In our family, we do kind. We do hugs. We do trust. We do second chances. We do loud (really well)! We do love. We also do mental illness—with its accompanying therapy appointments, teacher meetings, medication, misunderstandings, and near-constant uncertainty of how to navigate a world whose opinions and judgments shouldn’t matter, but do anyway.
With an alphabet soup of collected diagnoses that look something like this: MDD-OCD-GAD-SPCD-SPS-DMDD-SPD-ADHD-PTSD, you might be tempted to call us a hot mess. We, however, prefer the term “neurodiverse.” My particular portion of the alphabet is MDD (Major Depressive Disorder) and OCD (Obsessive Compulsive Disorder).
These are not my favorite genetic gifts. The blue eyes, I was good with. The long fingers for playing the piano? Great! But those first two? They have pushed me to the brink and threatened to send me over it more times than I can count. While I did not choose for myself or my children to experience mental illness, I am grateful that we can find meaning in our experience by sharing what we have learned.
Below are some of my favorite strategies and resources for understanding and managing mental illness. I hope you find them helpful.
- Know what you’re up against. Fear and stigma are often the result of misunderstanding. Learn about your and/or your loved one’s illness. Spend 5 or 10 minutes on one of the following websites to get a better understanding of what you’re facing: NAMI, The Mighty, Child Mind.
- Consider lifestyle adjustments. Good nutrition, exercise, stress reduction, less screen time (especially before bed), self-care/self-compassion and sleep are critical components of mental health. Start small. Choose one thing to focus on at a time. My favorite tool right now for making lifestyle changes is the Best Self Journal. It is a very simple three-month journal that features a lot of positive psychology strategies, such as having a routine, setting and achieving goals, and a twice-daily gratitude reflection.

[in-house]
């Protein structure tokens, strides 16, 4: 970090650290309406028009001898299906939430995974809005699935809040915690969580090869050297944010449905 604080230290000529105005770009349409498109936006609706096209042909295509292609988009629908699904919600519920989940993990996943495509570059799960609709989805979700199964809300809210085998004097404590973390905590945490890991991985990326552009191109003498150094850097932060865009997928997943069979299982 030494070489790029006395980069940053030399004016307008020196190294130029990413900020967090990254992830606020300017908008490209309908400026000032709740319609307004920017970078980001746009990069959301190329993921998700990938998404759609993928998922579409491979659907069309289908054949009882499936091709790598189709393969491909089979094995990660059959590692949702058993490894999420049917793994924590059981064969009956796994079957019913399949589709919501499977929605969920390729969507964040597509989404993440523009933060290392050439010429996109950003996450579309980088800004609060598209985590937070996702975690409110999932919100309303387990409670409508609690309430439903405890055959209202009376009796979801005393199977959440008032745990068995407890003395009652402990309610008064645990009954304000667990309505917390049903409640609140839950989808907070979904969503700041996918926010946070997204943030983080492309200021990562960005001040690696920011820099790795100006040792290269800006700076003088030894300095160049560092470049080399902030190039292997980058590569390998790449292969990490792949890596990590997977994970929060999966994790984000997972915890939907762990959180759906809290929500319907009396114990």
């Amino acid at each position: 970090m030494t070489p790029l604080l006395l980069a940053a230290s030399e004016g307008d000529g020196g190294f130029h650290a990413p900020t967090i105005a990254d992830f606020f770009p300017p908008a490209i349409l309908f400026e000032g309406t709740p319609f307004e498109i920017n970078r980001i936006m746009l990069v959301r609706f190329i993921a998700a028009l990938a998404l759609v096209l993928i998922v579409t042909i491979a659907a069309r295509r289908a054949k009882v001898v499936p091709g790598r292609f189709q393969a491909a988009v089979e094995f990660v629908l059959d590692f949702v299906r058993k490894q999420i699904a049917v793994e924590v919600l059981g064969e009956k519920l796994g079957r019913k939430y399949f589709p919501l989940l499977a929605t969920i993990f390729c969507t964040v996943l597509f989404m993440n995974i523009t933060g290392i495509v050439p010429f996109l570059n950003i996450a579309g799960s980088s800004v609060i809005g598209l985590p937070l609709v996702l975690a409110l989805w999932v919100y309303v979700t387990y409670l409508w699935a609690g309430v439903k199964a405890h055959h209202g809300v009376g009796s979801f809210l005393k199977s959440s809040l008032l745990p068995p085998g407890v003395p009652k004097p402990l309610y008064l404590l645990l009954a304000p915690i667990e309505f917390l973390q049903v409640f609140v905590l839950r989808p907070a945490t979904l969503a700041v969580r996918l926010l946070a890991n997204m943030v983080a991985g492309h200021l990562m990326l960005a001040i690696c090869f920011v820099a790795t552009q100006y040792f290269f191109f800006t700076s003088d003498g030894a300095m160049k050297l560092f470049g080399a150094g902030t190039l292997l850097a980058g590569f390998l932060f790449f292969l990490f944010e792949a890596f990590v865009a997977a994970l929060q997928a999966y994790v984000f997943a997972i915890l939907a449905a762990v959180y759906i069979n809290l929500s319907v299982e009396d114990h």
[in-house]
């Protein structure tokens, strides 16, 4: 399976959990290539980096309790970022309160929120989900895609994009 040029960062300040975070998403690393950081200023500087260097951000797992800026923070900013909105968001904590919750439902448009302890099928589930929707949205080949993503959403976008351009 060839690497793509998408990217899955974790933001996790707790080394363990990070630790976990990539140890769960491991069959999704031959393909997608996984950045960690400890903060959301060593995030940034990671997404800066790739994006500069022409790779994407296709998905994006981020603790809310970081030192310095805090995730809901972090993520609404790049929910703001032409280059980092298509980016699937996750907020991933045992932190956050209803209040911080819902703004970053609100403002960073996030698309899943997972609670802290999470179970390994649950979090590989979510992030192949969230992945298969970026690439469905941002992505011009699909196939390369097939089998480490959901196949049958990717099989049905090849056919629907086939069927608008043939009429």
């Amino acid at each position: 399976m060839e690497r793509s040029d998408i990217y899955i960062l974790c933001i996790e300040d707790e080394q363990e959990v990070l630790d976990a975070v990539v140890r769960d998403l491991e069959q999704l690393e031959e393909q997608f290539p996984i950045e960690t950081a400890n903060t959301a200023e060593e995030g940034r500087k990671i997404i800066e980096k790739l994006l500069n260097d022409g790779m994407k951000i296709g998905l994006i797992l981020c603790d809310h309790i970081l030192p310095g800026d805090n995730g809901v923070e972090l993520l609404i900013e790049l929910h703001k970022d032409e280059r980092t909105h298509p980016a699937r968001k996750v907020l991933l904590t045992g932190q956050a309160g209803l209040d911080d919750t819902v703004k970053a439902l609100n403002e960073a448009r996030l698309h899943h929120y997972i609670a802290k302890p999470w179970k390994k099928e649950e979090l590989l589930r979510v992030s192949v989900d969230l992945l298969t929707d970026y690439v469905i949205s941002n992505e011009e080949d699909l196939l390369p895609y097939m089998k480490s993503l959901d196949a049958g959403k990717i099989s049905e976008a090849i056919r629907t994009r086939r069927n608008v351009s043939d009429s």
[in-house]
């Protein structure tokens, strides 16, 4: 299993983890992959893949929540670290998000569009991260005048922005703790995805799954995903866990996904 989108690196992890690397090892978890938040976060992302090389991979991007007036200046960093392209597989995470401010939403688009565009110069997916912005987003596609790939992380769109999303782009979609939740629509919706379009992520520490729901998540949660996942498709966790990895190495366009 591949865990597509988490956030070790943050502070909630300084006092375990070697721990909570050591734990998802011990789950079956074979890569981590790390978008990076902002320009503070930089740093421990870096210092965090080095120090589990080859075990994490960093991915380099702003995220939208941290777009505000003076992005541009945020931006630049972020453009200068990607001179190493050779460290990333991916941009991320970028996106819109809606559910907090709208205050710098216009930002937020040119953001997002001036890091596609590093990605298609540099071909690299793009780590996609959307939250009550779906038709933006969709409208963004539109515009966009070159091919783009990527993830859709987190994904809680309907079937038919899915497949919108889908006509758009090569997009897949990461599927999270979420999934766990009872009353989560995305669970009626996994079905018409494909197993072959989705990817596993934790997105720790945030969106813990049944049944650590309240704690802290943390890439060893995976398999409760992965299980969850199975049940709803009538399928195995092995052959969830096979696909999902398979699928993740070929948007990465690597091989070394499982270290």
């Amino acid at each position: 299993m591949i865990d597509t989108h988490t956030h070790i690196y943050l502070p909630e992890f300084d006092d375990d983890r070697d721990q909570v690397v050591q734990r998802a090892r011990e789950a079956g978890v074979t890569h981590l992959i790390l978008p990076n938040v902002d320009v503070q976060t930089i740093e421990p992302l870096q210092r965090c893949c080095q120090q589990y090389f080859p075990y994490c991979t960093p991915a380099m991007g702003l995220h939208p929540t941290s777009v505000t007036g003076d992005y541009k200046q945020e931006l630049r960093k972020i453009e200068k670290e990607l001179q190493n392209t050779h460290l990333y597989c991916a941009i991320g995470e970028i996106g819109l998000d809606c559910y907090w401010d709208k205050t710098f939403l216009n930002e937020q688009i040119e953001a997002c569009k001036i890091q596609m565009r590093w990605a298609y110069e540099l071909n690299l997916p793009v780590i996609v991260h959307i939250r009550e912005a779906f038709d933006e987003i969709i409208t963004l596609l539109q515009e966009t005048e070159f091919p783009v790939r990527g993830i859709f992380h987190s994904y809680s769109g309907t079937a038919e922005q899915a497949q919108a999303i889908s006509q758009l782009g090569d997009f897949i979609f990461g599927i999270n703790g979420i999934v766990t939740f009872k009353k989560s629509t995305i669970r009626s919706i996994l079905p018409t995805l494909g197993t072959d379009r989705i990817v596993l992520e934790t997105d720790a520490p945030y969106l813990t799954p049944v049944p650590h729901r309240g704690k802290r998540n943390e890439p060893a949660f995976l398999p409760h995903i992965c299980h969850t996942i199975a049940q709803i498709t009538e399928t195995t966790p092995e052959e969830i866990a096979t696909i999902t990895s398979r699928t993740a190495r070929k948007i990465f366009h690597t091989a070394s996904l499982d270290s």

- Practice Mindfulness. Simply put, this has been the most effective strategy for me. Mindfulness is being aware of what is happening as it is happening. This may sound simple, but there is a reason it’s called mindfulness “practice.” Spending a few minutes each day practicing mindfulness can strengthen our ability to remain in the present. It also increases our tolerance for, and acceptance of, the fact that everyone experiences negative thoughts and emotions, and it is our reaction to them and not the thoughts and emotions themselves, that cause significant suffering. The app Headspace is a good place to start; the videos they have created provide a visual introduction to mindfulness.
- Provide validation and empathy. Here is a great, short animation from Brené Brown on empathy. Self-compassion and compassion from others can be life-saving when you have a mental illness. Bottom line? You, dear friend, are not alone.
- Use quantifiable measurements. Because asking “what’s wrong?” does not always yield an answer that conveys what is being felt, a 1-10 mental health scale can be useful to identify the intensity of what is being experienced. Similar to taking someone’s temperature with a thermometer, this tool is meant to illustrate the amount of suffering occurring, but will not necessarily show the cause of the suffering.
The content on this blog is not intended to be a substitute for professional medical advice, diagnosis, or treatment. Always seek the advice of qualified health providers with questions you may have regarding medical conditions.
QUESTION: Do you or someone in your family suffer from mental health issues?
CHALLENGE: Choose one of the five suggestions in this article that most resonates with you and put it into practice this week. Then come back and choose another one.
Edited for Power of Moms by Sharon Brown and Nollie Haws
Originally published on Lindsay’s blog Just Yell Plot Twist!